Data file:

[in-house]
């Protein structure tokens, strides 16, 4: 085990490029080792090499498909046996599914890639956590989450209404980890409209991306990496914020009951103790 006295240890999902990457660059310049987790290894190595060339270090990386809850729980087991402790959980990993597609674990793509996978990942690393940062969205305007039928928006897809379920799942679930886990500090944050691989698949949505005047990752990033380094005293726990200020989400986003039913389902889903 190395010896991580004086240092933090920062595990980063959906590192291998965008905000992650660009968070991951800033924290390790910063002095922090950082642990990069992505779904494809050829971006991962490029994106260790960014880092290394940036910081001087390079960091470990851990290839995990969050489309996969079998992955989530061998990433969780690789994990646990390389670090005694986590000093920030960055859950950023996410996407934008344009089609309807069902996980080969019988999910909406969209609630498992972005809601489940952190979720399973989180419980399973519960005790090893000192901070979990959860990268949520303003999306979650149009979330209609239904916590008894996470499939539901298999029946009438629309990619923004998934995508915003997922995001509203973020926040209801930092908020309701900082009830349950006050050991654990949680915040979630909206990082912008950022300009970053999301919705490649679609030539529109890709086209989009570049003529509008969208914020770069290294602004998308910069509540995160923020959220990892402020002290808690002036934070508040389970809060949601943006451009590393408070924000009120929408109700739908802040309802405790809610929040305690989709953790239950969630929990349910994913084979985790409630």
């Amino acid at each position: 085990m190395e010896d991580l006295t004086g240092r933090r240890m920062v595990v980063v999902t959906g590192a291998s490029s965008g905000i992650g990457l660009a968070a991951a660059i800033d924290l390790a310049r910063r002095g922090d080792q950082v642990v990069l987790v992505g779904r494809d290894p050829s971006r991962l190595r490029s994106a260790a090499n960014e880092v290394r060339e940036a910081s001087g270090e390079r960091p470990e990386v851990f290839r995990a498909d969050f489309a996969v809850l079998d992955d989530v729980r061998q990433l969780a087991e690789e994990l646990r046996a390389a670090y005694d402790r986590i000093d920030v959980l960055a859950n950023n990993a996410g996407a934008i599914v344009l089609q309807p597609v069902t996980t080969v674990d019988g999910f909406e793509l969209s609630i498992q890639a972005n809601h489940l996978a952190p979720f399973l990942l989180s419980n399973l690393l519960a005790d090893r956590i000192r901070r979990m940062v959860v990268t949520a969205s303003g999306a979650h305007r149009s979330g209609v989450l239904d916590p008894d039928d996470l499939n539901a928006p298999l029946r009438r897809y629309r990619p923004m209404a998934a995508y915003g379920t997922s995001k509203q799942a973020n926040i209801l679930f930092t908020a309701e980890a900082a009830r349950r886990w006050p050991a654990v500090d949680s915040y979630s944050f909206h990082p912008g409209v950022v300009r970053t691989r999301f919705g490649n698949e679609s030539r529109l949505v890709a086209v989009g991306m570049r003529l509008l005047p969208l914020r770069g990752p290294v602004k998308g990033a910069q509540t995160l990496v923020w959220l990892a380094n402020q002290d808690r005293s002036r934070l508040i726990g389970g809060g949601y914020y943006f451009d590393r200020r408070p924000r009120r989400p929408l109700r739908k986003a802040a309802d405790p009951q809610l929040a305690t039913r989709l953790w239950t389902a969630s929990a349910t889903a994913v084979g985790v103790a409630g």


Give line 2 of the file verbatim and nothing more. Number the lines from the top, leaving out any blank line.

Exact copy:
């Protein structure tokens, strides 16, 4: 085990490029080792090499498909046996599914890639956590989450209404980890409209991306990496914020009951103790 006295240890999902990457660059310049987790290894190595060339270090990386809850729980087991402790959980990993597609674990793509996978990942690393940062969205305007039928928006897809379920799942679930886990500090944050691989698949949505005047990752990033380094005293726990200020989400986003039913389902889903 190395010896991580004086240092933090920062595990980063959906590192291998965008905000992650660009968070991951800033924290390790910063002095922090950082642990990069992505779904494809050829971006991962490029994106260790960014880092290394940036910081001087390079960091470990851990290839995990969050489309996969079998992955989530061998990433969780690789994990646990390389670090005694986590000093920030960055859950950023996410996407934008344009089609309807069902996980080969019988999910909406969209609630498992972005809601489940952190979720399973989180419980399973519960005790090893000192901070979990959860990268949520303003999306979650149009979330209609239904916590008894996470499939539901298999029946009438629309990619923004998934995508915003997922995001509203973020926040209801930092908020309701900082009830349950006050050991654990949680915040979630909206990082912008950022300009970053999301919705490649679609030539529109890709086209989009570049003529509008969208914020770069290294602004998308910069509540995160923020959220990892402020002290808690002036934070508040389970809060949601943006451009590393408070924000009120929408109700739908802040309802405790809610929040305690989709953790239950969630929990349910994913084979985790409630």